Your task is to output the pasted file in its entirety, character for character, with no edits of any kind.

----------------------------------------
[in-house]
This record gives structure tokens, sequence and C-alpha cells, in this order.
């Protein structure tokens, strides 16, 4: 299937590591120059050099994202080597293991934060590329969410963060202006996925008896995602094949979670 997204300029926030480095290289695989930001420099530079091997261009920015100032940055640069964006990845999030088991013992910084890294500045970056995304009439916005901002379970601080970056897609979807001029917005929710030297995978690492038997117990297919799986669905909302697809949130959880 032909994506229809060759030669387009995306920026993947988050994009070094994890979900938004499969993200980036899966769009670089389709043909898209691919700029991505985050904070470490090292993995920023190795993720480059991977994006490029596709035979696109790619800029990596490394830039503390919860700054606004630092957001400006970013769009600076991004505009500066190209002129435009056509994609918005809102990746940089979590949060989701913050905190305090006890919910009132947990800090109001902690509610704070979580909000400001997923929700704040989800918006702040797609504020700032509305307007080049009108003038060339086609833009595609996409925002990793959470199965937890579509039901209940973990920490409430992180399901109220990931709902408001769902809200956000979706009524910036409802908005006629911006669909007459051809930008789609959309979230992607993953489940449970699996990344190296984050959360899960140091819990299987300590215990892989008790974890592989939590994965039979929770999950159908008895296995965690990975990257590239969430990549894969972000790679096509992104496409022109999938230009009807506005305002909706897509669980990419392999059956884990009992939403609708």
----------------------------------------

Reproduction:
[in-house]
This record gives structure tokens, sequence and C-alpha cells, in this order.
């Protein structure tokens, strides 16, 4: 299937590591120059050099994202080597293991934060590329969410963060202006996925008896995602094949979670 997204300029926030480095290289695989930001420099530079091997261009920015100032940055640069964006990845999030088991013992910084890294500045970056995304009439916005901002379970601080970056897609979807001029917005929710030297995978690492038997117990297919799986669905909302697809949130959880 032909994506229809060759030669387009995306920026993947988050994009070094994890979900938004499969993200980036899966769009670089389709043909898209691919700029991505985050904070470490090292993995920023190795993720480059991977994006490029596709035979696109790619800029990596490394830039503390919860700054606004630092957001400006970013769009600076991004505009500066190209002129435009056509994609918005809102990746940089979590949060989701913050905190305090006890919910009132947990800090109001902690509610704070979580909000400001997923929700704040989800918006702040797609504020700032509305307007080049009108003038060339086609833009595609996409925002990793959470199965937890579509039901209940973990920490409430992180399901109220990931709902408001769902809200956000979706009524910036409802908005006629911006669909007459051809930008789609959309979230992607993953489940449970699996990344190296984050959360899960140091819990299987300590215990892989008790974890592989939590994965039979929770999950159908008895296995965690990975990257590239969430990549894969972000790679096509992104496409022109999938230009009807506005305002909706897509669980990419392999059956884990009992939403609708």